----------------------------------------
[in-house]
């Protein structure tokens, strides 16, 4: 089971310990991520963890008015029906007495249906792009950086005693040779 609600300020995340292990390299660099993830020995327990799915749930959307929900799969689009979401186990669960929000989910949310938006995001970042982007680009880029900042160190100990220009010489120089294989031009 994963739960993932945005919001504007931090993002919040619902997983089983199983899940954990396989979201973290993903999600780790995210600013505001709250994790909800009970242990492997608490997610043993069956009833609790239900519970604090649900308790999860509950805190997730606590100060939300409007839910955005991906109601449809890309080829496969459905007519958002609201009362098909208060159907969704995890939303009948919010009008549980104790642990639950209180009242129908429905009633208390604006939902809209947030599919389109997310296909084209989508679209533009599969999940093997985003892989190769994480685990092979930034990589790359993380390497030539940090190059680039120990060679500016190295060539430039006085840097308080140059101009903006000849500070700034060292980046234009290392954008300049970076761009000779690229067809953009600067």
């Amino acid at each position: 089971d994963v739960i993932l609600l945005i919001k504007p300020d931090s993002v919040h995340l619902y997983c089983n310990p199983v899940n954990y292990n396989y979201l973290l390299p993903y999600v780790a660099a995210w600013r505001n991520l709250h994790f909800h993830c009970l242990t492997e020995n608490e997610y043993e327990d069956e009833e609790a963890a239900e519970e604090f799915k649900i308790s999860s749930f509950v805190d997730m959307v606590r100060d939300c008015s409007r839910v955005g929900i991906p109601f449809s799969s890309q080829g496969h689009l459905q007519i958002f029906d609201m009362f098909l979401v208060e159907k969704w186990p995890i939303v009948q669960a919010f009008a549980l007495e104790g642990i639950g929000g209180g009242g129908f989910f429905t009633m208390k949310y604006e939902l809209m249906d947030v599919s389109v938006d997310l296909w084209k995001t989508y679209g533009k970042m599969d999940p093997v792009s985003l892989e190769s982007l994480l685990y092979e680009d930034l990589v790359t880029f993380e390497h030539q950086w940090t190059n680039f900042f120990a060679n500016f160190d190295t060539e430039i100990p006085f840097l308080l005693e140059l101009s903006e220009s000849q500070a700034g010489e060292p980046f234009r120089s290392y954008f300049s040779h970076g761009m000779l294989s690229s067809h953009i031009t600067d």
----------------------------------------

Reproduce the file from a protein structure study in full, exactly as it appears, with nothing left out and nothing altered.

[in-house]
């Protein structure tokens, strides 16, 4: 089971310990991520963890008015029906007495249906792009950086005693040779 609600300020995340292990390299660099993830020995327990799915749930959307929900799969689009979401186990669960929000989910949310938006995001970042982007680009880029900042160190100990220009010489120089294989031009 994963739960993932945005919001504007931090993002919040619902997983089983199983899940954990396989979201973290993903999600780790995210600013505001709250994790909800009970242990492997608490997610043993069956009833609790239900519970604090649900308790999860509950805190997730606590100060939300409007839910955005991906109601449809890309080829496969459905007519958002609201009362098909208060159907969704995890939303009948919010009008549980104790642990639950209180009242129908429905009633208390604006939902809209947030599919389109997310296909084209989508679209533009599969999940093997985003892989190769994480685990092979930034990589790359993380390497030539940090190059680039120990060679500016190295060539430039006085840097308080140059101009903006000849500070700034060292980046234009290392954008300049970076761009000779690229067809953009600067």
């Amino acid at each position: 089971d994963v739960i993932l609600l945005i919001k504007p300020d931090s993002v919040h995340l619902y997983c089983n310990p199983v899940n954990y292990n396989y979201l973290l390299p993903y999600v780790a660099a995210w600013r505001n991520l709250h994790f909800h993830c009970l242990t492997e020995n608490e997610y043993e327990d069956e009833e609790a963890a239900e519970e604090f799915k649900i308790s999860s749930f509950v805190d997730m959307v606590r100060d939300c008015s409007r839910v955005g929900i991906p109601f449809s799969s890309q080829g496969h689009l459905q007519i958002f029906d609201m009362f098909l979401v208060e159907k969704w186990p995890i939303v009948q669960a919010f009008a549980l007495e104790g642990i639950g929000g209180g009242g129908f989910f429905t009633m208390k949310y604006e939902l809209m249906d947030v599919s389109v938006d997310l296909w084209k995001t989508y679209g533009k970042m599969d999940p093997v792009s985003l892989e190769s982007l994480l685990y092979e680009d930034l990589v790359t880029f993380e390497h030539q950086w940090t190059n680039f900042f120990a060679n500016f160190d190295t060539e430039i100990p006085f840097l308080l005693e140059l101009s903006e220009s000849q500070a700034g010489e060292p980046f234009r120089s290392y954008f300049s040779h970076g761009m000779l294989s690229s067809h953009i031009t600067d």